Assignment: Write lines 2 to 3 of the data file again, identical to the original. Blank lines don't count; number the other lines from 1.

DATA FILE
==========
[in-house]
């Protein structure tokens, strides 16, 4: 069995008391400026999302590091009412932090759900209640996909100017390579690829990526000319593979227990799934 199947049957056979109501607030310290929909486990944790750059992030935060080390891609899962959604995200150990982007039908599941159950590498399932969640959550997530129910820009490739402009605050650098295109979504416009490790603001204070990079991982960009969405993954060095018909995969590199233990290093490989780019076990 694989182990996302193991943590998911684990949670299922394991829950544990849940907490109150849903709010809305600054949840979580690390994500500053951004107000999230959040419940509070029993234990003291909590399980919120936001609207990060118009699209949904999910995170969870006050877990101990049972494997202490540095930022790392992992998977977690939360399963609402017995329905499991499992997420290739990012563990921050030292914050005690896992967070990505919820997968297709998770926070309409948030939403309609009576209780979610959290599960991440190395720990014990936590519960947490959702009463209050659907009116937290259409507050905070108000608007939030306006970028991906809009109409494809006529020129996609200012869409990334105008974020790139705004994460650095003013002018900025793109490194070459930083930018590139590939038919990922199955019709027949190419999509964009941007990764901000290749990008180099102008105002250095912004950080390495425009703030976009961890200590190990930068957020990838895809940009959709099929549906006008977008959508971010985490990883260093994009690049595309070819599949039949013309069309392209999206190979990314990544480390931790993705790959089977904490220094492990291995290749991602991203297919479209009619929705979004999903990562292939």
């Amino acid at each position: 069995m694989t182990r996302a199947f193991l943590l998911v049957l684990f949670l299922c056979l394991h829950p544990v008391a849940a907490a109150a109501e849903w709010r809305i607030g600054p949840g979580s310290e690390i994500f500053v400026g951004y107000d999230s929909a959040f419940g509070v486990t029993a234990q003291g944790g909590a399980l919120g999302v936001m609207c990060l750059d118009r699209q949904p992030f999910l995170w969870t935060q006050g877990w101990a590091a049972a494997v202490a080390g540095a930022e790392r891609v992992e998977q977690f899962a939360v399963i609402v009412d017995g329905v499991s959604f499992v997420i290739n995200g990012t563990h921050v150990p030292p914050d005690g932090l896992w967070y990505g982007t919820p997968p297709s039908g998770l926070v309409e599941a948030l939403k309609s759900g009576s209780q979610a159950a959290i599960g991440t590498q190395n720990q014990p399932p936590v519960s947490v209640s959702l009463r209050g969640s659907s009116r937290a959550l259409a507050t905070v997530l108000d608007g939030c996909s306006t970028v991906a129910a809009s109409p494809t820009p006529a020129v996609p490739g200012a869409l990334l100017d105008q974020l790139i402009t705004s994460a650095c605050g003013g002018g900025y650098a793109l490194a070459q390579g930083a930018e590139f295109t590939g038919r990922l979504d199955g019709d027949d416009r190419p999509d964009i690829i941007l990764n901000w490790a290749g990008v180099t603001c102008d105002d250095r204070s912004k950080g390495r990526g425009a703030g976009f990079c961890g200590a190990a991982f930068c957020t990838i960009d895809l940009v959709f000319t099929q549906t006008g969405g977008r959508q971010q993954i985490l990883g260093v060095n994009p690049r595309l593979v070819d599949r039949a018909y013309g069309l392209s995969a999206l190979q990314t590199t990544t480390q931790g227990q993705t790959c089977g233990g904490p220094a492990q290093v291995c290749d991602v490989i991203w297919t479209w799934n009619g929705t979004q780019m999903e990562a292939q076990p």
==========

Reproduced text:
């Protein structure tokens, strides 16, 4: 069995008391400026999302590091009412932090759900209640996909100017390579690829990526000319593979227990799934 199947049957056979109501607030310290929909486990944790750059992030935060080390891609899962959604995200150990982007039908599941159950590498399932969640959550997530129910820009490739402009605050650098295109979504416009490790603001204070990079991982960009969405993954060095018909995969590199233990290093490989780019076990 694989182990996302193991943590998911684990949670299922394991829950544990849940907490109150849903709010809305600054949840979580690390994500500053951004107000999230959040419940509070029993234990003291909590399980919120936001609207990060118009699209949904999910995170969870006050877990101990049972494997202490540095930022790392992992998977977690939360399963609402017995329905499991499992997420290739990012563990921050030292914050005690896992967070990505919820997968297709998770926070309409948030939403309609009576209780979610959290599960991440190395720990014990936590519960947490959702009463209050659907009116937290259409507050905070108000608007939030306006970028991906809009109409494809006529020129996609200012869409990334105008974020790139705004994460650095003013002018900025793109490194070459930083930018590139590939038919990922199955019709027949190419999509964009941007990764901000290749990008180099102008105002250095912004950080390495425009703030976009961890200590190990930068957020990838895809940009959709099929549906006008977008959508971010985490990883260093994009690049595309070819599949039949013309069309392209999206190979990314990544480390931790993705790959089977904490220094492990291995290749991602991203297919479209009619929705979004999903990562292939």
């Amino acid at each position: 069995m694989t182990r996302a199947f193991l943590l998911v049957l684990f949670l299922c056979l394991h829950p544990v008391a849940a907490a109150a109501e849903w709010r809305i607030g600054p949840g979580s310290e690390i994500f500053v400026g951004y107000d999230s929909a959040f419940g509070v486990t029993a234990q003291g944790g909590a399980l919120g999302v936001m609207c990060l750059d118009r699209q949904p992030f999910l995170w969870t935060q006050g877990w101990a590091a049972a494997v202490a080390g540095a930022e790392r891609v992992e998977q977690f899962a939360v399963i609402v009412d017995g329905v499991s959604f499992v997420i290739n995200g990012t563990h921050v150990p030292p914050d005690g932090l896992w967070y990505g982007t919820p997968p297709s039908g998770l926070v309409e599941a948030l939403k309609s759900g009576s209780q979610a159950a959290i599960g991440t590498q190395n720990q014990p399932p936590v519960s947490v209640s959702l009463r209050g969640s659907s009116r937290a959550l259409a507050t905070v997530l108000d608007g939030c996909s306006t970028v991906a129910a809009s109409p494809t820009p006529a020129v996609p490739g200012a869409l990334l100017d105008q974020l790139i402009t705004s994460a650095c605050g003013g002018g900025y650098a793109l490194a070459q390579g930083a930018e590139f295109t590939g038919r990922l979504d199955g019709d027949d416009r190419p999509d964009i690829i941007l990764n901000w490790a290749g990008v180099t603001c102008d105002d250095r204070s912004k950080g390495r990526g425009a703030g976009f990079c961890g200590a190990a991982f930068c957020t990838i960009d895809l940009v959709f000319t099929q549906t006008g969405g977008r959508q971010q993954i985490l990883g260093v060095n994009p690049r595309l593979v070819d599949r039949a018909y013309g069309l392209s995969a999206l190979q990314t590199t990544t480390q931790g227990q993705t790959c089977g233990g904490p220094a492990q290093v291995c290749d991602v490989i991203w297919t479209w799934n009619g929705t979004q780019m999903e990562a292939q076990p």